Insurance Industry views on flood defence spending and Flood Re House Insurance

Insurance Times reports:
Government flood spending ‘short-sighted’ – select committee
Spending on new defences must grow by £20m a year for the next 25 years, says report
The government’s decision to cut funding for flood defence maintenance is “short-sighted”, according a new select committee report on flood risk.
The report also urged the Department for Environment, Food and Rural Affairs (Defra) to boost spending on new defences by £20m a year for the next 25 years.
The Managing Flood Risk report, released this morning by the cross-party Environment, Food and Rural Affairs Committee, said increased funding for new defences is failing to keep pace with growing flood risk.
Undermined benefits
Flood defence spending has two main components: revenue expenditure and capital funding. Revenue expenditure covers maintenance of existing defences, while capital funding pays for new and improved defences.
Revenue expenditure was cut to £280m for 2013-14 from £295m in 2012-13. Capital funding was boosted to £294m (2012-13: £266m).
The select committee report said: “Reduced revenue funding in recent years has led to a failure to maintain defences and watercourses effectively. Pegging revenue investment close to current low levels is short-sighted and risks undermining the benefits of capital investment in flood defences.”
The report welcomed the increase in capital investment. But it added: “Even after increases announced in the 2013 spending round, investment remains insufficient to meet growing flood risk.
“With the likelihood of more frequent severe weather incidents leading to increased flooding in future, Defra must convince HM Treasury that capital investment from all sources must be increased by £20m year on year for 25 years to keep pace with threats due to climate and demographic changes.”
‘Disruption and distress’
Launching the report, committee chair Anne McIntosh MP said: “Record rainfall in the past two years has led to extensive flooding, cost the economy millions and caused disruption and distress to householders and communities across the UK.
“Additional capital funding for flood defences is welcome since every £1 spent on flood defences to protect communities spurs growth and delivers economic benefits worth £8.
“But spending on flood defences has not kept pace with rising risks from more frequent severe weather. The chancellor must ensure that investment increases by £20m year on year. We need that money over the next 25 years to protect homes and businesses better. Maintenance of these defences and effective dredging of watercourses must be a priority.”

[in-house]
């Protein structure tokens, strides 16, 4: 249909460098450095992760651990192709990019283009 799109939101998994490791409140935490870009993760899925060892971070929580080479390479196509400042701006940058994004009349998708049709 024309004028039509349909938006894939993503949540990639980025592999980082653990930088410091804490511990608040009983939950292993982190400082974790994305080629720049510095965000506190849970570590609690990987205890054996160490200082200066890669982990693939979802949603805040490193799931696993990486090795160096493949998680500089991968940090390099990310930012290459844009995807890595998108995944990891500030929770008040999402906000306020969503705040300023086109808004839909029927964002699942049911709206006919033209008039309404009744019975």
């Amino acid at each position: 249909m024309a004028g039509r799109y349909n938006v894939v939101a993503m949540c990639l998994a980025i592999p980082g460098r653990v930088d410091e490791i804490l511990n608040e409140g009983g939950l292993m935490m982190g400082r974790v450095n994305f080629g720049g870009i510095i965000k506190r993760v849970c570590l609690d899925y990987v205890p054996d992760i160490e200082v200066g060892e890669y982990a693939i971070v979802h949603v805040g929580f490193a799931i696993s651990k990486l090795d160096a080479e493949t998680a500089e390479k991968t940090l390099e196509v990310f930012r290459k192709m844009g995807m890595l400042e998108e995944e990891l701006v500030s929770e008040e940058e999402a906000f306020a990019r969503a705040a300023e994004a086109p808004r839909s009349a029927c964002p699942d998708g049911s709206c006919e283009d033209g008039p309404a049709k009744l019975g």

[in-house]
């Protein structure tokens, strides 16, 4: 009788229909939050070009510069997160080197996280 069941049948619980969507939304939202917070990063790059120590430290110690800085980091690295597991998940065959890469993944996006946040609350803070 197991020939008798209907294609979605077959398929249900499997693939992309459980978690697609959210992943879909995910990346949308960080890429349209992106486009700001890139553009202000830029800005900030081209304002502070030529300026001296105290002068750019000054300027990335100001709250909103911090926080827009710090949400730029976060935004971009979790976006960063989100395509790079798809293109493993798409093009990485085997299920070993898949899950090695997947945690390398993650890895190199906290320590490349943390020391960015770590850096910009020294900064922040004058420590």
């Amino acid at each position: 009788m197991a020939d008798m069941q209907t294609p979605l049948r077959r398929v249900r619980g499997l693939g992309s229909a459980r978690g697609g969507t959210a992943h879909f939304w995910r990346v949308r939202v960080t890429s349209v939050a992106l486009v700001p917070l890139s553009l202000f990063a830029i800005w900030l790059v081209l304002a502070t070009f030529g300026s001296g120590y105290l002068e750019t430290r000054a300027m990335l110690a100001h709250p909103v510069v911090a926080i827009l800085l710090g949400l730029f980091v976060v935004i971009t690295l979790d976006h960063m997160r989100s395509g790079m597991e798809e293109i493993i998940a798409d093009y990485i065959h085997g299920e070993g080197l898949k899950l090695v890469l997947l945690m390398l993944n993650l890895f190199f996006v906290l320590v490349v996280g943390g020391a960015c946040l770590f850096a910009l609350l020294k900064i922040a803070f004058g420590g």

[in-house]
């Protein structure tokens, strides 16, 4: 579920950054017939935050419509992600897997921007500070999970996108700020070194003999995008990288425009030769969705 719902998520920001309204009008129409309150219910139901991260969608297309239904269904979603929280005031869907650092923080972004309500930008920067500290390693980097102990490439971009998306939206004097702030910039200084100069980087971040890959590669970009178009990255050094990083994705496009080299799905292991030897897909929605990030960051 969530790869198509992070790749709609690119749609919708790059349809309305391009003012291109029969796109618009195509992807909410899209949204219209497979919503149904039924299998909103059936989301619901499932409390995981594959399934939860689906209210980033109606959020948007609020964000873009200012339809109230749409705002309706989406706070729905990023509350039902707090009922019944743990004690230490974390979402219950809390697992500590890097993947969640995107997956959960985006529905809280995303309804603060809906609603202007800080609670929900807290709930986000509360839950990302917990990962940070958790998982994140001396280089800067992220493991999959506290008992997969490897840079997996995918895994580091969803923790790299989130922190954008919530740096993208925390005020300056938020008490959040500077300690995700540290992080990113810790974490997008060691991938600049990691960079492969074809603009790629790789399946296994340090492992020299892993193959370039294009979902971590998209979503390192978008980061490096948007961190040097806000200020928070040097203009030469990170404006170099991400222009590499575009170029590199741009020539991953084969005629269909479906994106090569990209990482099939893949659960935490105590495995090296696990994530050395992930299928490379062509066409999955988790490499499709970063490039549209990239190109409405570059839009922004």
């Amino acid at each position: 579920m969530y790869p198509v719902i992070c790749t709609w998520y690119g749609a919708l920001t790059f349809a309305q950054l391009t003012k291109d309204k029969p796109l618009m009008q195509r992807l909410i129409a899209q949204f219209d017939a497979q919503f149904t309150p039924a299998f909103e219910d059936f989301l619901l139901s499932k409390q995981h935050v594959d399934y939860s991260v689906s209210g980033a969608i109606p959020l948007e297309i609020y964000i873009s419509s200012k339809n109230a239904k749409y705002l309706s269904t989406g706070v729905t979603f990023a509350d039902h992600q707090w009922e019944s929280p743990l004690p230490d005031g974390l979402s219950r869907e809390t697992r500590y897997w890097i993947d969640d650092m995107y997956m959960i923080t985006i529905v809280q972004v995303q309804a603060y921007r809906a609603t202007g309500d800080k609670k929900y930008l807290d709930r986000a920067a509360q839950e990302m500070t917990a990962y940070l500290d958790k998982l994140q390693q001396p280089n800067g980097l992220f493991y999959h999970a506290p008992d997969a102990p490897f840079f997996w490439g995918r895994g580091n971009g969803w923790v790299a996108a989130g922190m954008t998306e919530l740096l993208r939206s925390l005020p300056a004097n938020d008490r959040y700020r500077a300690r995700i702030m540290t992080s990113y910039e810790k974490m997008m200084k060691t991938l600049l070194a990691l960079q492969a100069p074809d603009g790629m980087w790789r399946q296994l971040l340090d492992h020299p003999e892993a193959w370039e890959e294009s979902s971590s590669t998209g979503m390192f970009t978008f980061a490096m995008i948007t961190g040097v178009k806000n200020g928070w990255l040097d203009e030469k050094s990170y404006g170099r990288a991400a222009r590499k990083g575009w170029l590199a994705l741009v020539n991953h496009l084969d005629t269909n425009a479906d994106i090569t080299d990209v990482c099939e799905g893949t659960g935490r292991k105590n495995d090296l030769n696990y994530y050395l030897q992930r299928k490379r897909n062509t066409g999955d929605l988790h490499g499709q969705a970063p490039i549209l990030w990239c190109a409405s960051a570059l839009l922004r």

Delays slammed
The committee welcomed the introduction of the Flood Re plan, which aims to ensure affordable insurance for homes at a high risk of flooding after the expiry of the Statement of Principles.
However, McIntosh hit out at the time it has taken to get an agreement on how to replace the Statement of Principles.
She said: “Delay by the government and the insurance industry in agreeing provision of affordable flood insurance has caused a lot of householders unnecessary uncertainty.
“The opaque cross-subsidy provided in the current Statement of Principles must be translated into a more transparent scheme with clear and robust governance arrangements.”
Flood Re details
Flood Re will be run and financed by insurers as a not-for- profit fund which will cover the cost of flood claims from high risk homes.
Insurers will pass the flood risk element from those households deemed at high risk of flooding to the fund. Premiums for the flood risk will be calculated based on council tax banding up to a maximum limit depending on the band.
Flood Re would charge member firms an annual charge of £180m.This equates to a levy of £10.50 on annual household premiums and represents the estimated level of cross-subsidy that already exists between lower and higher flood risk premiums.
Flood Re will be designed to fully deal with at least 99.5% of years. Even in the worst 0.5% of years, Flood Re will cover losses up to those expected once in every 200 years – a year six times worse than 2007. The government will take primary responsibility – working with the industry and Flood Re – for distributing any available resources to Flood Re policyholders should claims exceed that level.
Providing operational issues, including governance and regulatory approval, are resolved, the aim is for Flood Re to be up and running by summer 2015, with regular progress reviews taking place to ensure Flood Re can proceed.


One response to “Insurance Industry views on flood defence spending and Flood Re House Insurance

  1. Neville Watson

    Good article this one it shows how many senior Councillors have there head in the sand convincing themselves it will never happen again but history is showing that it is happening to often around the Country, i have never seen myself as a scare monger i deal with facts only then apply a realistic modern approach with all the information that’s available,.In politics there is facts or spinners distorting the facts climate change is here so deal with it.


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